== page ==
Bahramov, who had initially hinted at a corner kick, said yes. The goal was awarded. The fact that England went on to score another goal is neither here nor there since that one disputed goal is widely seen as the turning point in that game, which England won.

Each new World Cup rekindles the debate, always with the same dearth of objectivity.

Modern studies using film analysis and computer simulation have “proved” that the ball never crossed the line, even a 1996 Oxford study “proved conclusively” that the ball was far from being a goal.

Still, ask any Englishman or woman …

Much more worrying is how many people in the investment world believe theories that have been proved wrong over and again by research and experience.

Many highly educated people vigorously defend views that align with their indoctrination and pay-cheques, even if that is at odds with the evidence or logic.

Investment “experts” behaving like football fans? It is worrying indeed.

Of course there’s plenty to argue about in the investment industry. Some days it seems the only thing missing is a red card and the distant strains of a vuvuzela.

There’s the question of active versus passive management, the role of financial advisors, whether they should charge flat fees or use a commission-based model, the merits of investment choice and of performance fees, or choosing between an RA or a unit trust, or between ETFs and unit trusts for that matter.

So how can we avoid own goals when it comes to saving for retirement?

Well, looking at the facts rather than listening to emotionally charged beliefs would be a good place to start.

Which options give me the highest probability of meeting my goal? And which introduce risks that decrease this probability?

Beliefs, often invoking an emotional response not supported by evidence, can make even the smallest probability seem likely.

Investing 15% of your income for 40 years in a high equity portfolio is a good start.

Saving more adds a margin of safety, should the markets’ historical returns not repeat. We have no guarantee they will. But one aspect of the future investment return is certain: the extent to which it will be reduced by fees. So it makes sense to keep these as low as possible – this will improve the investor return, no matter what markets deliver in future. We can all agree on that.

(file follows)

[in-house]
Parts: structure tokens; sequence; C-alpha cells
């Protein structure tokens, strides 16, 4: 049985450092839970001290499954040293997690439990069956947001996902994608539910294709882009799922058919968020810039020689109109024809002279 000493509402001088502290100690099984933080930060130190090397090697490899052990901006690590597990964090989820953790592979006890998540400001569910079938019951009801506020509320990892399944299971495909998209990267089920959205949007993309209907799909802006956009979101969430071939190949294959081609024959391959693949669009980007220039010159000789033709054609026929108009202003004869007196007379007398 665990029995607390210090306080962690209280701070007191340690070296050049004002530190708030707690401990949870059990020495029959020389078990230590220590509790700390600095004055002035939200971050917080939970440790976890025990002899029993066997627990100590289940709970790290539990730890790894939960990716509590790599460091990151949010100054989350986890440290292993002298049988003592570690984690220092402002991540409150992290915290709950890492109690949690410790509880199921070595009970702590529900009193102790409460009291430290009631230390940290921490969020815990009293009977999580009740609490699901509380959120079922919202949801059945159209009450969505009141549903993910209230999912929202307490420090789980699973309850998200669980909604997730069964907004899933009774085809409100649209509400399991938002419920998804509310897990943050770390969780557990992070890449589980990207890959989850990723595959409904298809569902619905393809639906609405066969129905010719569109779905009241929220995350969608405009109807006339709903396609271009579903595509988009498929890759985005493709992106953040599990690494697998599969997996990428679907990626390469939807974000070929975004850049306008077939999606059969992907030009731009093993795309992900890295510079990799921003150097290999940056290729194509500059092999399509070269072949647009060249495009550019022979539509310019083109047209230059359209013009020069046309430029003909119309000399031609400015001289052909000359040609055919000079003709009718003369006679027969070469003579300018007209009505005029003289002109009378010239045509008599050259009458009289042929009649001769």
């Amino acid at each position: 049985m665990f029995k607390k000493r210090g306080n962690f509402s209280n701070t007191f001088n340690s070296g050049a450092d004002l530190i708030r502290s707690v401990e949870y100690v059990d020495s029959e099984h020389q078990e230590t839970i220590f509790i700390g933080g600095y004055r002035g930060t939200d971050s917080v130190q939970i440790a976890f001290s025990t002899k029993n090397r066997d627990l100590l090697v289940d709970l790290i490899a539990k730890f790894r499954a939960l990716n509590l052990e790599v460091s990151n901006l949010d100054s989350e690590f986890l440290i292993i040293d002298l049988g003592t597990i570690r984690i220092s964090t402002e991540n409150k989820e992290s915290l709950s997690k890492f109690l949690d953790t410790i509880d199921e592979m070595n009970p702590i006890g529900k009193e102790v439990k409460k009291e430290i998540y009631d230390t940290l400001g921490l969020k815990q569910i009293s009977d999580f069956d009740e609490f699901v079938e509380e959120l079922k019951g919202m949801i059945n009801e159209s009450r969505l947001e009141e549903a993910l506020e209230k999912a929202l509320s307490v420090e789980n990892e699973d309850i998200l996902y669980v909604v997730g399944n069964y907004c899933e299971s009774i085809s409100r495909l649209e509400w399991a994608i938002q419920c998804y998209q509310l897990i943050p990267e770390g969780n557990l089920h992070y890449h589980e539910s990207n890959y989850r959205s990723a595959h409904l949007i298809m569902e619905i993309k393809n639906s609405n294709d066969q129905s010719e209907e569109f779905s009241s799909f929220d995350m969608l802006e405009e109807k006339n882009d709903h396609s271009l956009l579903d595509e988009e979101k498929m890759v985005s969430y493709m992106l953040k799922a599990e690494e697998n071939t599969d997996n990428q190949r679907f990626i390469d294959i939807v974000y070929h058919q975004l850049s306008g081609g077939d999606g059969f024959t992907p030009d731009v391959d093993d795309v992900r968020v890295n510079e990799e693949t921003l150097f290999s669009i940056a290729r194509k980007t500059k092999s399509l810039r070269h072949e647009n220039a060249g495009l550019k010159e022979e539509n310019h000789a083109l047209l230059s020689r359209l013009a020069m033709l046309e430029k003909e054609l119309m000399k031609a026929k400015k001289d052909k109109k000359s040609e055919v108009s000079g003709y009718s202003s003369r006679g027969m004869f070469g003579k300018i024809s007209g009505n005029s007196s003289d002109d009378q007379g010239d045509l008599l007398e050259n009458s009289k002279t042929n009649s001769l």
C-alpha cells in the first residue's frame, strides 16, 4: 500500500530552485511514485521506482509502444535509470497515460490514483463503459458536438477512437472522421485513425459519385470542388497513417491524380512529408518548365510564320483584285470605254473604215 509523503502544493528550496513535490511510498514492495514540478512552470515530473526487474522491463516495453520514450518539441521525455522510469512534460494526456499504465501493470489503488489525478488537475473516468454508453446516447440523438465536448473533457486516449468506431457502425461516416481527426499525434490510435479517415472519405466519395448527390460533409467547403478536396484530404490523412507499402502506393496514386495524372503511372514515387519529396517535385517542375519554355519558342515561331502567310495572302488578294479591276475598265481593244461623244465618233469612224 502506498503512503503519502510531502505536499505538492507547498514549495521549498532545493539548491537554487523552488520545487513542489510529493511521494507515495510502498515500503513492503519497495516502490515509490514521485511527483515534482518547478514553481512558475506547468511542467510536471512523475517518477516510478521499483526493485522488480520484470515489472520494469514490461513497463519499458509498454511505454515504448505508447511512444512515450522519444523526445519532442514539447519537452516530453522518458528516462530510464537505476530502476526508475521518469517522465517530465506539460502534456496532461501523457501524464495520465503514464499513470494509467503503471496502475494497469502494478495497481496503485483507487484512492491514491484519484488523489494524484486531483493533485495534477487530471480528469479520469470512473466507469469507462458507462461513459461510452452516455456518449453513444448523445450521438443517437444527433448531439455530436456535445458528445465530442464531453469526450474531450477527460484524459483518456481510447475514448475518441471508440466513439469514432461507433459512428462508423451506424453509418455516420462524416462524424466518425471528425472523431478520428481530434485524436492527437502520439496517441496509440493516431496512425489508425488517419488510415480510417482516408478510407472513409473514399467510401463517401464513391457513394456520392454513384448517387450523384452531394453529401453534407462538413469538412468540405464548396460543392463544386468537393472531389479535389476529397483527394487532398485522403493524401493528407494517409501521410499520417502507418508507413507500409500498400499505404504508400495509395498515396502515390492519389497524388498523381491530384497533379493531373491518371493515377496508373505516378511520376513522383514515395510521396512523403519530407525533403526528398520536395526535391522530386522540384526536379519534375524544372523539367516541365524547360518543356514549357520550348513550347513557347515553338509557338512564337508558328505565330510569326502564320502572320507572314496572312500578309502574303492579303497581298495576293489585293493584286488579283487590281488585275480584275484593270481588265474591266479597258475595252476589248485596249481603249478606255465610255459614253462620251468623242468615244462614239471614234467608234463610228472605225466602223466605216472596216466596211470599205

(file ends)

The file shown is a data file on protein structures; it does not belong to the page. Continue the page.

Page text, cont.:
We can also agree that index funds on the whole charge less than active managers, without delivering inferior returns. One might argue that some active managers will do better sometimes, but the percentage has been very low. Nor do we know which funds will outperform. Just like no one knew that underdogs, Mexico, would win against Germany. Paying up for active management is a gamble that penalises the average investor with a below-average return.

It’s best avoided by long-term investors.

This World Cup has goal line technology and VAR (video assistant referee). We can hope for fewer refereeing controversies, certainly on the question of whether the ball has crossed the line or not.

But sometimes even 100 replays won’t distinguish between a foul and a dive, so heated debates will remain part of the game.

But we can agree that these have no place in retirement investing, especially since the truth is self-evident.

The World Cup offers a chance of redemption every four years, but you retire only once. Let’s make this a sober, dispassionate, goal-driven process that follows the safest route.

That route will almost certainly take in retirement funds and low-cost indexing and skip commission charges and ETFs. It may not offer the excitement of an active funds festival on a LISP, but when it comes to retirement investing, only the outcome should matter, not the experience.

Eddy is a senior investment analyst at 10X Investment

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November 18 2018